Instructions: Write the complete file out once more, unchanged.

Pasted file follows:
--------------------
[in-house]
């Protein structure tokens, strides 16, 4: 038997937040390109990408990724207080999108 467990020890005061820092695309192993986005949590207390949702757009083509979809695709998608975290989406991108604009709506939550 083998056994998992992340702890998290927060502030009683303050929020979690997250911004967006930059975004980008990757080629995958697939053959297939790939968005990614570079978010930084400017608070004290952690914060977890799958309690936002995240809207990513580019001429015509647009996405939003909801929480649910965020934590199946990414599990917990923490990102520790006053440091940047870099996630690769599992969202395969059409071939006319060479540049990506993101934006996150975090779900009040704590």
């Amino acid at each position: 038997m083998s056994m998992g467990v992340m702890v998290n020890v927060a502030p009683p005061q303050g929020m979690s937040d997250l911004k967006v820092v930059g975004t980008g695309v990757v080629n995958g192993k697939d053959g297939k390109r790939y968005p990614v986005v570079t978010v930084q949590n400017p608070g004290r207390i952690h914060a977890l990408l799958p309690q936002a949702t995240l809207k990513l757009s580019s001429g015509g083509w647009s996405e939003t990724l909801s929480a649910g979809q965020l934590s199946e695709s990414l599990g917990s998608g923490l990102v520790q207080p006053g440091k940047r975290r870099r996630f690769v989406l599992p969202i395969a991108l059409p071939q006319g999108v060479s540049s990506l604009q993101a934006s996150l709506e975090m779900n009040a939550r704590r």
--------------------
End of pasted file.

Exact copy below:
[in-house]
């Protein structure tokens, strides 16, 4: 038997937040390109990408990724207080999108 467990020890005061820092695309192993986005949590207390949702757009083509979809695709998608975290989406991108604009709506939550 083998056994998992992340702890998290927060502030009683303050929020979690997250911004967006930059975004980008990757080629995958697939053959297939790939968005990614570079978010930084400017608070004290952690914060977890799958309690936002995240809207990513580019001429015509647009996405939003909801929480649910965020934590199946990414599990917990923490990102520790006053440091940047870099996630690769599992969202395969059409071939006319060479540049990506993101934006996150975090779900009040704590």
């Amino acid at each position: 038997m083998s056994m998992g467990v992340m702890v998290n020890v927060a502030p009683p005061q303050g929020m979690s937040d997250l911004k967006v820092v930059g975004t980008g695309v990757v080629n995958g192993k697939d053959g297939k390109r790939y968005p990614v986005v570079t978010v930084q949590n400017p608070g004290r207390i952690h914060a977890l990408l799958p309690q936002a949702t995240l809207k990513l757009s580019s001429g015509g083509w647009s996405e939003t990724l909801s929480a649910g979809q965020l934590s199946e695709s990414l599990g917990s998608g923490l990102v520790q207080p006053g440091k940047r975290r870099r996630f690769v989406l599992p969202i395969a991108l059409p071939q006319g999108v060479s540049s990506l604009q993101a934006s996150l709506e975090m779900n009040a939550r704590r």